OPINION: A Paris Agreement That Failed to Bring Peace

date_range 23-Oct-2023
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Phnom Penh, October 23, 2023 --

32 years ago, on October 23, 1991, three agreements were signed in Paris, officially called “Agreements for a comprehensive political settlement of the Cambodian conflict”. Some, who recall this event, refer to the “Paris Peace Agreement”. Others do not hesitate to assert that these agreements and the United Nations mission responsible for applying them brought peace to Cambodia.

Nothing could be further from the truth, and Cambodians know this better than anyone. Although the Paris Agreements and the United Nations mission were a major event in Cambodia's recent history, because they enabled the repatriation of 372,000 refugees, because they enabled the election of a Constituent Assembly and the establishment of a parliamentary monarchy, and because they allowed Cambodia to rejoin the international community from which it had been unjustly expelled in 1979, when the UN left in September 1994, peace did not reign in Cambodia.

Need we to remind that, at the last press conference of the UN mission, UNTAC spokesman Eric Falt was forced to admit that "on average, the Khmer Rouge blew up a bridge every day". Need we to remind that on behalf of Pol Pot's movement, his representative in Phnom Penh, Khieu Samphan, officially declared on 8 July 1992 that his faction was withdrawing from the peace process?

If we reread the Paris Agreements, we see that the provisions relating to pacification, considered to be the main objective of these agreements, occupy the most space in the texts. B. Boutros-Ghali, the UN Secretary-General, declared when, on 28 February 1992, the Agreements were ratified by the UN Security Council that "the achievement of this objective is a prerequisite for the proper implementation of the Agreement".

If we reread the many pages of Annex 2 of the Agreements devoted to the entire pacification process, we see that "a ceasefire had to be obtained, followed by the regrouping and cantonment of the military forces involved, the storage of their weapons and munitions and the demobilization of the soldiers of the four factions". None of this was achieved because Pol Pot's movement reneged on its signature, provoking a fundamental change in circumstances that called into question the commitments of the other parties.

And the UN offered the spectacle of its impotence when the cars carrying the UN Secretary-General's highest representative in Cambodia and the general commanding the 16,000 blue helmets of UNTAC's military and police component were stopped by a simple bamboo barrier guarded by a Khmer Rouge soldier wearing rubber sandals. What went down in the history of UNTAC as the "bamboo barrier incident" illustrated the lack of determination of UN leadership, who were more inclined to practice a "diplomacy of patience", the results of which are known every time they bow down to the totalitarian fanatism.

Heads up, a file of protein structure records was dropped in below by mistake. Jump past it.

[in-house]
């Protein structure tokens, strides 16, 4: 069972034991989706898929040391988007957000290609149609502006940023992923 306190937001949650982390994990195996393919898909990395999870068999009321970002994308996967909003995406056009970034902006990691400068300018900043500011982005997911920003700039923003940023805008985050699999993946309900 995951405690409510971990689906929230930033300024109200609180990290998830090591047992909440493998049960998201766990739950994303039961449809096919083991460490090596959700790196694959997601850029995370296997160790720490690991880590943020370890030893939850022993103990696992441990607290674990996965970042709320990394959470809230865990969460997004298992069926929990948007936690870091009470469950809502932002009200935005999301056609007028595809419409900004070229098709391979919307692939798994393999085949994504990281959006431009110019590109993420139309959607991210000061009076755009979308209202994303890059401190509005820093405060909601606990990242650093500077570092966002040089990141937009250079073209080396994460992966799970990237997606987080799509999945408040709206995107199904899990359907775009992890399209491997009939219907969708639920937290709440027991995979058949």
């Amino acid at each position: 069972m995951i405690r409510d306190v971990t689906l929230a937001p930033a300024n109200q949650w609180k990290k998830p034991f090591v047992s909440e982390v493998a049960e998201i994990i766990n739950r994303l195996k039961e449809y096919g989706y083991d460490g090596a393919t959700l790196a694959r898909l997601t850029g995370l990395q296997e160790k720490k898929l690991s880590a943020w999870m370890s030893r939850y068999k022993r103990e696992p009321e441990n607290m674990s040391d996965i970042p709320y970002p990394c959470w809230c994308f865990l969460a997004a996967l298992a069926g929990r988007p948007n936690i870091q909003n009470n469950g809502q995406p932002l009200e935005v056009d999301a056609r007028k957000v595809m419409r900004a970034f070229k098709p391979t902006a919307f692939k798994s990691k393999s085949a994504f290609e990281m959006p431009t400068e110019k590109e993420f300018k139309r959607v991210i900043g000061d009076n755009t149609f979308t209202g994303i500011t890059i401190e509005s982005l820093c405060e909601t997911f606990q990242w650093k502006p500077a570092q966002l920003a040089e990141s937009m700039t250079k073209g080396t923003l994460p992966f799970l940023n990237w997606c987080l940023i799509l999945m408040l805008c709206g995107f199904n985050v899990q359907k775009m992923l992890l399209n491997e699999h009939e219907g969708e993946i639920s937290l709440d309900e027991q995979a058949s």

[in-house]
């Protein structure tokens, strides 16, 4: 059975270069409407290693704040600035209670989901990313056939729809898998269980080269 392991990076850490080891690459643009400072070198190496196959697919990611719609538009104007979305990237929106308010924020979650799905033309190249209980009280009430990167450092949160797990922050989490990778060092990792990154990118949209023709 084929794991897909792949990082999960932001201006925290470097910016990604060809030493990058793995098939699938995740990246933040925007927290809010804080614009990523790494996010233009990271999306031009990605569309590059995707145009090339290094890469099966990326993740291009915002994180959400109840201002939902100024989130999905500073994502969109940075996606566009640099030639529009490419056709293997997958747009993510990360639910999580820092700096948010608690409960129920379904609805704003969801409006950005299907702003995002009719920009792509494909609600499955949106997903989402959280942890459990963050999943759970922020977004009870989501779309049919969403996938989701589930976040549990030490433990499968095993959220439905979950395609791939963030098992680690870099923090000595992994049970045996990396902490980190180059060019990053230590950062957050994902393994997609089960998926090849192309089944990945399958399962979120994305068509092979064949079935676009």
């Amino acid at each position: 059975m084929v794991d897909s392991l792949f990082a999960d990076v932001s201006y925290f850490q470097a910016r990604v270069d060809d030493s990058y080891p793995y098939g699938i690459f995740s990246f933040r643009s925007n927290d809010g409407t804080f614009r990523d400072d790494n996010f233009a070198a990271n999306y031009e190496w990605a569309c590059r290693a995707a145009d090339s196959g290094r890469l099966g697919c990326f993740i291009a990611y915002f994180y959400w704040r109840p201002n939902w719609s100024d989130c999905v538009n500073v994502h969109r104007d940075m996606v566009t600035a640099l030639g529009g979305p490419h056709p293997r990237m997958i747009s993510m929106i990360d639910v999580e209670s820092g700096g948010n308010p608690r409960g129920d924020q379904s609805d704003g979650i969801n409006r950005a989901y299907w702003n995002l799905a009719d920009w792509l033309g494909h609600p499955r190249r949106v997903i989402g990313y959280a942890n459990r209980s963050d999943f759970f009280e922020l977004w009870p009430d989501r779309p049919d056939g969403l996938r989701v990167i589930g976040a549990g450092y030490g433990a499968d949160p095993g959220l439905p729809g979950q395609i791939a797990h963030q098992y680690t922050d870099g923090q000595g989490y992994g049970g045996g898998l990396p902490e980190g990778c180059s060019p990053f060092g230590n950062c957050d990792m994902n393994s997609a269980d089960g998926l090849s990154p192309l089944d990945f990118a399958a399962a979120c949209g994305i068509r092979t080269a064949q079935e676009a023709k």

The war continued. With its trail of suffering and destruction. For 5 more years. With a third of the country's territory escaping the sovereign authorities. And relations with a movement responsible for the deaths of more than two million Cambodians, a genocide that the Paris Accords had ignored, deeply disturbed the first legislature that followed the approval of the Constitution.

We must wonder about the reasons that motivate those who tirelessly repeat that “the Paris Agreements and the UN brought peace to Cambodia” when the facts themselves provide the most complete denial of this assertion.

The reason is simple: they want to deny the historical role of Samdech Hun Sen, the sole architect of the pacification of Cambodia. With the win-win policy that he implemented, at the end of December 1998, peace finally reigns throughout the country. It is unbearable for some to recognize that Samdech Hun Sen achieved what neither the Vietnamese, nor the UN, nor HM Norodom Sihanouk have been able to achieve.

So, they want to ignore this achievement and repeat all the time that peace is the result of the Paris Agreements.

In this temptation of negation, they even go so far as to attribute to the Paris Agreements the tremendous development of the country which is the admiration of all independent observers and competent international institutions. As if this development had started in 1993, when it was only the peace that came in 1998 that made investors and tourists want to come to Cambodia.

Denying the facts, rewriting history, these are the methods used by those who have decided that nothing good can happen in Cambodia if it is not to them that it can be attributed. Sad and pitiful intellectual and moral poverty.